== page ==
March 2021

As we get ready to celebrate our 40th year, symposium Chair Elisabeth Luard takes us back to the beginnings of OSFC

Wind the clock back forty years to 1981. Assembled at St Antony’s College, Oxford, is random collection of philosophers, historians, scholars, non-scholars, readers, writers, scientists, biologists and (mostly) subscribers and contributors to Petits Propos Culinaires, house-journal of the gathering. The purpose is the discussion of food & cookery in its historical and modern context, a subject of interest to all present but not – at Britain’s most venerable University – considered worthy of the groves of academe.

Right. It’s a sunny day under the dreaming spires – in memory, isn’t it always? – and the Symposiasts (chosen designation of the group) are dispersed about the lawn and on the steps of the college’s 1950’s buildings, eating their bring-your-own lunch (buried salmon, chocolate-covered garlic) and chatting. Although the morning has seen the presentation of papers on Food in Motion (a subject we’ll be revisiting as Portable Food in 2022), there’s no question that of equal importance is the interaction between participants from around the globe who would never otherwise meet in person.

Appropriate to the diversity of the gathering is St. Antony’s reputation for eccentricity. Rumour has it – always denied but re-surfacing for the joy of it – that the college is (or was) a retirement home for the shadowy intellectuals of the British secret service (and possibly a few renegade Russians). Symposium co-founder Theodore Zeldin, distinguished historian of all things French, remains in place.

I came a little late to the party, three years after that first official Symposium, as a fledging food-writer with an earlier career as a natural history artist, at the suggestion of Alan Davidson after I’d tracked him to his book-stuffed basement-office in Chelsea. At the time, 1984, I was stitching together the raw material of my first book, European Peasant Cookery, and planning to spend a respectable publisher’s advance on travels in the regions with which I wasn’t already familiar – Eastern Europe and Scandinavia.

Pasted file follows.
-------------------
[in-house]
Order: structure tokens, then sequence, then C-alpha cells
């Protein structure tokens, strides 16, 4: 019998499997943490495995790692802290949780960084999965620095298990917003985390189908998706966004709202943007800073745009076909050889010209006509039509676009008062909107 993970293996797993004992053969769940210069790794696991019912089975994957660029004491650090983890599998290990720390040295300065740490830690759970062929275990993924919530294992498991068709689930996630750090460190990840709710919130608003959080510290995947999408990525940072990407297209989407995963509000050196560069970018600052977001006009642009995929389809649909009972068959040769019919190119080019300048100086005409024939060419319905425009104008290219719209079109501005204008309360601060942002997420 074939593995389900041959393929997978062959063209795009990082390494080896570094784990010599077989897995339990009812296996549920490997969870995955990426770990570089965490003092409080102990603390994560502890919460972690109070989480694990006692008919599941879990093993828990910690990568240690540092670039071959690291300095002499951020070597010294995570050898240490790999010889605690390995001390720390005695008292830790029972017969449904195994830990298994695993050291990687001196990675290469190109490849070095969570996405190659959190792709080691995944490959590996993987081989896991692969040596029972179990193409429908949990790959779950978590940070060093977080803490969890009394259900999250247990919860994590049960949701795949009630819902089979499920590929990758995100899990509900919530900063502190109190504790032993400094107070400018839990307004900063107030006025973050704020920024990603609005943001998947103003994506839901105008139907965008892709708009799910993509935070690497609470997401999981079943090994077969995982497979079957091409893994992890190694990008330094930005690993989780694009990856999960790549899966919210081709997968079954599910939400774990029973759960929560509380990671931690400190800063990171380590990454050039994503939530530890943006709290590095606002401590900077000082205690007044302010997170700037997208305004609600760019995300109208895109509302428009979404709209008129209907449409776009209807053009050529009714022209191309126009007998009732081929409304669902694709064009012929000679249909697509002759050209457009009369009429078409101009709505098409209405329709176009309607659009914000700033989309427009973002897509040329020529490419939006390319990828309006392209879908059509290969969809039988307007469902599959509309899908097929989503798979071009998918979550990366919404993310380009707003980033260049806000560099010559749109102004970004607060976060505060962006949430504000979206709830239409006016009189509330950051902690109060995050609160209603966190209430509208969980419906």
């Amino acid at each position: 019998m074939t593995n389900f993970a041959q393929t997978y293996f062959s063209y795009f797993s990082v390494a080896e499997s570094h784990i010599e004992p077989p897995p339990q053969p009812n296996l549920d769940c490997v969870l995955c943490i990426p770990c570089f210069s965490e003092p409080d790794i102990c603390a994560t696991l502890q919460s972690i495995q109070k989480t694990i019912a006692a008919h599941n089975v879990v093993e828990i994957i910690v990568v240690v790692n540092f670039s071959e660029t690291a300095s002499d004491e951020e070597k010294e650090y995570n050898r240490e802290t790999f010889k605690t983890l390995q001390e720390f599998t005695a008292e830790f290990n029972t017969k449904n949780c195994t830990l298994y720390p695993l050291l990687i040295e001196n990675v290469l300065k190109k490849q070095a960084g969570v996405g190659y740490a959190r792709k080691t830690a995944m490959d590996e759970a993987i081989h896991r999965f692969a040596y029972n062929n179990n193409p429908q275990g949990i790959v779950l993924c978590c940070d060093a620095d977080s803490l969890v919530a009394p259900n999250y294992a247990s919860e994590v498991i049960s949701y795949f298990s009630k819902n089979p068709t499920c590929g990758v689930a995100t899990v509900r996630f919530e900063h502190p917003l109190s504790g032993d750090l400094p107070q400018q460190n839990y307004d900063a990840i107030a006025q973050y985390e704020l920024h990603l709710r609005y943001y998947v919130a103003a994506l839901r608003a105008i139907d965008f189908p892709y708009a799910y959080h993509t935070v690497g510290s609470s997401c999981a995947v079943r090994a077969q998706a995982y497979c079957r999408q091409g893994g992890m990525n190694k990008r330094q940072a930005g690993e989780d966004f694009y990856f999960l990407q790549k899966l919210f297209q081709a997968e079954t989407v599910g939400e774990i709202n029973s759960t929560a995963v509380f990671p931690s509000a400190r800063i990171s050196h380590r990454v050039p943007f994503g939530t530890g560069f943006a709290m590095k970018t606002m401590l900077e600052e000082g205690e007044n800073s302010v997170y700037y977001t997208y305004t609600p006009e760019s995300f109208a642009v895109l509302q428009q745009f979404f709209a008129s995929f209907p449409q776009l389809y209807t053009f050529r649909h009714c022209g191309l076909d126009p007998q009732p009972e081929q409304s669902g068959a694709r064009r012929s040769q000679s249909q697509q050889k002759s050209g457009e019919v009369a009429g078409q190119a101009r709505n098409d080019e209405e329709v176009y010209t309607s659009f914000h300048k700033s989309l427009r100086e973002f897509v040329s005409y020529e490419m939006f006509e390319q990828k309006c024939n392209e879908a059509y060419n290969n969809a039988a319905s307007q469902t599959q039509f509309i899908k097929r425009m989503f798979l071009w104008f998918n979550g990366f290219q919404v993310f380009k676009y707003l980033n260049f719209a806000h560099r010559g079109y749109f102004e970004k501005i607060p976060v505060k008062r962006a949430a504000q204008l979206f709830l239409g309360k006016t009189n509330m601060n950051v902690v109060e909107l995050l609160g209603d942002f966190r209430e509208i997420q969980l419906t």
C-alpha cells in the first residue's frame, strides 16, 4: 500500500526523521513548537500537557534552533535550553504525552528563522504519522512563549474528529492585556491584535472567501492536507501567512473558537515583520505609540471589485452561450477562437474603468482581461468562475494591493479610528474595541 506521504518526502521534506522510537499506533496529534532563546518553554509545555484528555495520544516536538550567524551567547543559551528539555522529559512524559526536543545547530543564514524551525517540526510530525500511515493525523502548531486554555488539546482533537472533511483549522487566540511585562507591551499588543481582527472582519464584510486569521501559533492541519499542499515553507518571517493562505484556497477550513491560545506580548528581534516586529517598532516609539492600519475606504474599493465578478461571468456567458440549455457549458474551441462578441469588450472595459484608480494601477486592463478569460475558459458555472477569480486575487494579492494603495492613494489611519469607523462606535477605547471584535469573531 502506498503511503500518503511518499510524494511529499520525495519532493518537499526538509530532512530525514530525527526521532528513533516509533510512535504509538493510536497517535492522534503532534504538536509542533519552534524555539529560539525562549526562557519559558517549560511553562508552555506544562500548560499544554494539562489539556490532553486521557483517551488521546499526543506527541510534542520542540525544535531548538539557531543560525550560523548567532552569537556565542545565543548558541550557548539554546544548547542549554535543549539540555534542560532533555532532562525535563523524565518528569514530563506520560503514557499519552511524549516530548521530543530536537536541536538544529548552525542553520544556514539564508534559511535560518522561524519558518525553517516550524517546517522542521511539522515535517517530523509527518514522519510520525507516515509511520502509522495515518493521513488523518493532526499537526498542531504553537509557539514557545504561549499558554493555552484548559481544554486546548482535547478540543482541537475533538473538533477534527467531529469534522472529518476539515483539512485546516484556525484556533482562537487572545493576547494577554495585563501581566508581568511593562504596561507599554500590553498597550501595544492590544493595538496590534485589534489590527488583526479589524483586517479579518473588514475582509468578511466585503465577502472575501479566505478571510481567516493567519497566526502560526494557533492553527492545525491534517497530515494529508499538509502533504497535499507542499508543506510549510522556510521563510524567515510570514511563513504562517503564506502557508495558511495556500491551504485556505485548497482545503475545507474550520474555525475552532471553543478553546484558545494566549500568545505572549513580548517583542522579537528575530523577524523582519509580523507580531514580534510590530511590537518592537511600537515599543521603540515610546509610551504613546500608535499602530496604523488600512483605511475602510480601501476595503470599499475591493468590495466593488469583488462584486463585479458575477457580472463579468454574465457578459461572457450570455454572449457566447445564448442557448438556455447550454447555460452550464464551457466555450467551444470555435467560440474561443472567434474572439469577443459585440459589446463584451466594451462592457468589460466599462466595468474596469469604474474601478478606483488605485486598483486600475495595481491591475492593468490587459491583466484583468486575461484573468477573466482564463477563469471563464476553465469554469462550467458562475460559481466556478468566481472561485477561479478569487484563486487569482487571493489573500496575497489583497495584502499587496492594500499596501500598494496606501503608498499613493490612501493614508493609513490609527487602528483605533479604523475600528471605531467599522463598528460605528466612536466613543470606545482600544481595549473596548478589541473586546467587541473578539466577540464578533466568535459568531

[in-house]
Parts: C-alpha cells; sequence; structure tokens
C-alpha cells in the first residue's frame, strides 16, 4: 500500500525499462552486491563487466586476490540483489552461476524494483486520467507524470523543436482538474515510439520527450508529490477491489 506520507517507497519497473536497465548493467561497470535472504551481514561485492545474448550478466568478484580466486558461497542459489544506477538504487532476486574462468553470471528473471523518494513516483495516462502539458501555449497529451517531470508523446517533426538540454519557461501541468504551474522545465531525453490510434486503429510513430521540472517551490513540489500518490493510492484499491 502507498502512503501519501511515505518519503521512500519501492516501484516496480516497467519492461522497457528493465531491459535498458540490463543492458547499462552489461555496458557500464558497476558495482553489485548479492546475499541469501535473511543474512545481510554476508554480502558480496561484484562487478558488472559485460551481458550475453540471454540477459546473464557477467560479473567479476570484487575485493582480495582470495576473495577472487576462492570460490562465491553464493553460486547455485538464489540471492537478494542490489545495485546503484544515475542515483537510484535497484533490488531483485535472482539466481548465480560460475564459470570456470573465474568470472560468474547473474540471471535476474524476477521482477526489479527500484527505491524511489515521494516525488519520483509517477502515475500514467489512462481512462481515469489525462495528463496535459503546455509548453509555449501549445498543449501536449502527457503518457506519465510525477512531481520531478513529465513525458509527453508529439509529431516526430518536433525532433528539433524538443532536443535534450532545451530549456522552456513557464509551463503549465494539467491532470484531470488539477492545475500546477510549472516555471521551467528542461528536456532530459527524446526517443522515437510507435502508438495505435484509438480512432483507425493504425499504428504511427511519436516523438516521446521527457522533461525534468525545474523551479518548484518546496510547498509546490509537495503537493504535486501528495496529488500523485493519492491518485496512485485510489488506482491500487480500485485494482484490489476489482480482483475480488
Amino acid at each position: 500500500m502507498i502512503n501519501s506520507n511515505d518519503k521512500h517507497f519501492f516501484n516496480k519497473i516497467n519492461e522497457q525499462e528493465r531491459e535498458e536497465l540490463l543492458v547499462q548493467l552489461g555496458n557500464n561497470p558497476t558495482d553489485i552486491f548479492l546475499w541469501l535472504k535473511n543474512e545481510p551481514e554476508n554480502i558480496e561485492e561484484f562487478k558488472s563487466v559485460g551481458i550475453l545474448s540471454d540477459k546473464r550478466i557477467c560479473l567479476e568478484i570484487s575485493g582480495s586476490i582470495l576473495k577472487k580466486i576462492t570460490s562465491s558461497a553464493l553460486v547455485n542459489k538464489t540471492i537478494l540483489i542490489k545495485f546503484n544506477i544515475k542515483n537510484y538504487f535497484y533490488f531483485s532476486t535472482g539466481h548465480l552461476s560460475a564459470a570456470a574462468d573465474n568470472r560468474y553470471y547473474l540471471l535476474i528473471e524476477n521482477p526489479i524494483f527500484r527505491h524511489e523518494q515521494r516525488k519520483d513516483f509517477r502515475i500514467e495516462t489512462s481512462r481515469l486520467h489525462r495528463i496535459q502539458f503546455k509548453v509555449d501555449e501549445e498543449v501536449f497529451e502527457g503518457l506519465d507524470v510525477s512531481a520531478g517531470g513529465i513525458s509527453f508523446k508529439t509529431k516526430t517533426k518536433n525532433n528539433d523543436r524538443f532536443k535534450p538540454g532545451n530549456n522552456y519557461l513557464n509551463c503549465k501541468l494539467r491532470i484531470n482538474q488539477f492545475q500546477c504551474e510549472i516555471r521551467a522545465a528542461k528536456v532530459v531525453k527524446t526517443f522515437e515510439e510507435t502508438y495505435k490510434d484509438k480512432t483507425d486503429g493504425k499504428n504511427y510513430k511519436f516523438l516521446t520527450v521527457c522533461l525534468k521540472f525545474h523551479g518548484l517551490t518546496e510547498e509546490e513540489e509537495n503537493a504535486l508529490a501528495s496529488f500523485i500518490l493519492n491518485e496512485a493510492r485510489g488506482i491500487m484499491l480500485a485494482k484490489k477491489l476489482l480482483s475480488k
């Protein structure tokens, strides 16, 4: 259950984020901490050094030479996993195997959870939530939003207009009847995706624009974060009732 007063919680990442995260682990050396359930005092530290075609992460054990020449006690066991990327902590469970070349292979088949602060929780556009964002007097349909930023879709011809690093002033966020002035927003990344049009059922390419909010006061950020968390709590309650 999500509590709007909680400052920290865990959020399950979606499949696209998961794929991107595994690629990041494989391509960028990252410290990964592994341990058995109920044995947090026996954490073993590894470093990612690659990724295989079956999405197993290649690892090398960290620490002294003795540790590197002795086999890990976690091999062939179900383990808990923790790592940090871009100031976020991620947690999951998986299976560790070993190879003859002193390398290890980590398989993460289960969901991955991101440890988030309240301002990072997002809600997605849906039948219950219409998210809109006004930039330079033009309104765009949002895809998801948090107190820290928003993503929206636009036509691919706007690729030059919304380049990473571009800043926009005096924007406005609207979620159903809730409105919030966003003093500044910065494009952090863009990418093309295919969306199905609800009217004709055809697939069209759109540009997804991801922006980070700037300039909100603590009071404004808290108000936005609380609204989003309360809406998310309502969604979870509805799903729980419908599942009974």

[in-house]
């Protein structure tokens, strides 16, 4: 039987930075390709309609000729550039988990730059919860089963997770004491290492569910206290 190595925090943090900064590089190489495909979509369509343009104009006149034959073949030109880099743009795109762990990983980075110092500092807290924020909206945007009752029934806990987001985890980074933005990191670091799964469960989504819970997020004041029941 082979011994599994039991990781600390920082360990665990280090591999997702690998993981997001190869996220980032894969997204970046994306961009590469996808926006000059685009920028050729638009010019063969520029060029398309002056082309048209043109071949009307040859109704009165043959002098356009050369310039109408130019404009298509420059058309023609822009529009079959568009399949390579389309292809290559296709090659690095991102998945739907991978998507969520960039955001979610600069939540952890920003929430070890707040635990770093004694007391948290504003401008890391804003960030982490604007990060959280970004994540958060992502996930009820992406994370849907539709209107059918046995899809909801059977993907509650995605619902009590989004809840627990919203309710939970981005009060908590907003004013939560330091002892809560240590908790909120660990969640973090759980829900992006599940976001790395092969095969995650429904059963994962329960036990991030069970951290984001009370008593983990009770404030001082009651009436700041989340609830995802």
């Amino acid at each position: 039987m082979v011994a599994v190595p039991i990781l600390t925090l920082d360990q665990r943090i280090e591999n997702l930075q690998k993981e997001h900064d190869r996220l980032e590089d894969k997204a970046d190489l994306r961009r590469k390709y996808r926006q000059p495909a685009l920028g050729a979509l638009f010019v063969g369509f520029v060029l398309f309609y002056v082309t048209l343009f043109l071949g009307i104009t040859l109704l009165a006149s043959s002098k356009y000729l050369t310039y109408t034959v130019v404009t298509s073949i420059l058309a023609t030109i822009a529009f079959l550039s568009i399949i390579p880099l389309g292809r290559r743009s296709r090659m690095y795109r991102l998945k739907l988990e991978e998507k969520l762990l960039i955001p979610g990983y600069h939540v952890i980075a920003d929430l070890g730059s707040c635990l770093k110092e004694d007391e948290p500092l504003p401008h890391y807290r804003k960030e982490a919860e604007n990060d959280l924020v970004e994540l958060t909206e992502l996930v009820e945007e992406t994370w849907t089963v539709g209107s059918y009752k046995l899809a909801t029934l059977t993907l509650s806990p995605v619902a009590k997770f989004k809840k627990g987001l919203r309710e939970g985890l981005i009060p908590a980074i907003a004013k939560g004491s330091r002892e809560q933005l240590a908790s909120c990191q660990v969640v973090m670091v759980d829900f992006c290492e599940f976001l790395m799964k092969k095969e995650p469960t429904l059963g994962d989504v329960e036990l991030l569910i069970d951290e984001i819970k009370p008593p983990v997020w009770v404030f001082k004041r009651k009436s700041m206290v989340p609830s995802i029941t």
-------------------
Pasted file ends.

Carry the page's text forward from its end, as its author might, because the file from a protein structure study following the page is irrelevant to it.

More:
“You’ll meet people who can help you,” was Alan’s advice.

And it was true. Astri Riddervold of Oslo sent me to north of the Arctic Circle to visit her daughter who’d married a farmer and lived in the old way, where the land was cropped vertically from shore to hill-top. Max Lake gave me insights into the function of smell and taste as a marker of regional identity, Sami Zubeida provided an overview of the Ottoman Empire that dictated the limits of my research in Eastern Europe. Ray Sokolov set everyone straight on the real story behind nouvelle cuisine: forget Michel Guérard, purveyor of slimming diets to my gourmet granddad (among others), blame it on Fernand Point and Paul Bocuse.

From that time onwards I was hooked. I was back again in 1985 when – as Paul Levy recorded in “Out to Lunch”, a collection of essays from his time as food-editor of The Observer – Harold McGee explained the science behind why mayonnaise splits, Bruce Kraig suggested (outrageously) that eating dog by pet-lovers could be considered cannibalism, Claudia Roden shared her research on early Islamic cookery manuscripts and Alicia Rios performed an exorcism involving garlic-cloves washed down from a flaming bowlful of neat alcohol. And I was there at Oxford Brooks in 2004 when foraging guru Roger Phillips addressed us on wild food, and again in 2006 for the transition to St. Catz, our home from home.

Forty years on, gastronomic revelations still come thick and fast. Meanwhile, I’ve good reason to be grateful for the generosity of my fellow Symposiasts in sharing what they know. This year, as last, when we’re obliged to come together virtually, there’s no doubt that the spirit of openness and willingness to learn remains unchanged.

Elisabeth Luard, 27.3.2021.